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Federal bankruptcy laws: Chapter 7 exemptions

Chapter 7 bankruptcy filers will not have to sell "all" of their personal property to pay off their bills. In fact, most bankruptcy filers benefit from being able to keep more "exempt" property than they imagined before engaging in the process. Determining what property is exempt from the Chapter 7 process will depend on the laws that apply to the proceedings.

Here are the Chapter 7 exemptions under federal law:

  • Homestead: Homeowners can keep as much as $23,675 in home equity, or they can reserve up to $11,850 of this exemption (if unused) to retain other property.
  • Automobile: Your vehicle will be exempt up to $3,775.
  • Personal property: You can keep various furniture, appliances, books, pets and other personal property under federal law for a total exemption of $12,625 and $600 per item.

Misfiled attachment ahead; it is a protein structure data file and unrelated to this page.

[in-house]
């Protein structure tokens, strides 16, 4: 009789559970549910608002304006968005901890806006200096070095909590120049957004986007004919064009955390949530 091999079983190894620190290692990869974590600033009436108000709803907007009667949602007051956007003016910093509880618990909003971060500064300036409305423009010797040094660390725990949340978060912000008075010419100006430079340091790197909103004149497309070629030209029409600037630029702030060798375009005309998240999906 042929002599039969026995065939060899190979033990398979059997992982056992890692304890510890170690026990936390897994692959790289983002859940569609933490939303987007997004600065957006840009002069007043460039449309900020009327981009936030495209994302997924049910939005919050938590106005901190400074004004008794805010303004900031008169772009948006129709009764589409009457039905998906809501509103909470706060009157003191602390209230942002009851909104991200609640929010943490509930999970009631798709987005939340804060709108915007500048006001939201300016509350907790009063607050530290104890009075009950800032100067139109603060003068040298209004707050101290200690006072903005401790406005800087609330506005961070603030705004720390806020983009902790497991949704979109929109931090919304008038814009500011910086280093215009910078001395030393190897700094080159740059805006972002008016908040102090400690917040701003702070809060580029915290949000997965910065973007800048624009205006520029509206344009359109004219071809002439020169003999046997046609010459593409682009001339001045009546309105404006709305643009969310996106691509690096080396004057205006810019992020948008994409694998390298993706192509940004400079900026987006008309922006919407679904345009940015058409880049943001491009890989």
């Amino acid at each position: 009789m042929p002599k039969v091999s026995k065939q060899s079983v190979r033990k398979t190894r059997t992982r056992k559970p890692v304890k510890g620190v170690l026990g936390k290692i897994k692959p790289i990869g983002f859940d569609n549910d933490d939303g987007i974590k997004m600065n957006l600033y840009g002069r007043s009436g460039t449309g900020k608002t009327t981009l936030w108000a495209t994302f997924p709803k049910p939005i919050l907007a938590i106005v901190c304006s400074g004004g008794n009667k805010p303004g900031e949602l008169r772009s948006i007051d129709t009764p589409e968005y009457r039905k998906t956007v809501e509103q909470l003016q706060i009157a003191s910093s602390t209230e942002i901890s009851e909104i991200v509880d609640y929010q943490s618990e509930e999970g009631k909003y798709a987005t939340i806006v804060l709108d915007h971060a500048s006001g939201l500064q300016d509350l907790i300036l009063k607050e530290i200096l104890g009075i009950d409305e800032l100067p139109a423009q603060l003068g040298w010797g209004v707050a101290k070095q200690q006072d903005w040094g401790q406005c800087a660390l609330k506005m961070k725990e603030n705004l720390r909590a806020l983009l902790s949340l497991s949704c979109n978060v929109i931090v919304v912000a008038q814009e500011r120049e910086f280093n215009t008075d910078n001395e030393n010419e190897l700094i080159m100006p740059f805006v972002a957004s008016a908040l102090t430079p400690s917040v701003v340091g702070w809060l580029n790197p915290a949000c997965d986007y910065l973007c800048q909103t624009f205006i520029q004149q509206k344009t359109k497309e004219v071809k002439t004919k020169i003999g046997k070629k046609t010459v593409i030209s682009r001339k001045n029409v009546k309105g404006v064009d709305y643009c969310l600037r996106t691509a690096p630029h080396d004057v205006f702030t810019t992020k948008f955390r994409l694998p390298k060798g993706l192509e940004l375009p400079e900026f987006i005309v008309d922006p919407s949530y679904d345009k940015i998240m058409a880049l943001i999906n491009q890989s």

• Retirement accounts: Your retirement accounts will be exempt from liquidation up to $1,283,025 in value.
  • Health aids: All health-related aids are exempt from Chapter 7 bankruptcy.
  • Jewelry: Chapter 7 filers can retain up to $1,600 worth of jewelry.
  • Exemption for married couples: Married couples who file for joint Chapter 7 bankruptcy benefit from double exemptions.

State-specific bankruptcy laws will apply to Ohio residents who file for bankruptcy in the state of Ohio. As such, it may be possible that under state law, bankruptcy filers will benefit from much better exemption rates, so it's important that -- if you plan to file for Chapter 7 bankruptcy -- you review the local laws that could apply to your situation with a qualified legal counselor who practices Ohio state bankruptcy law.

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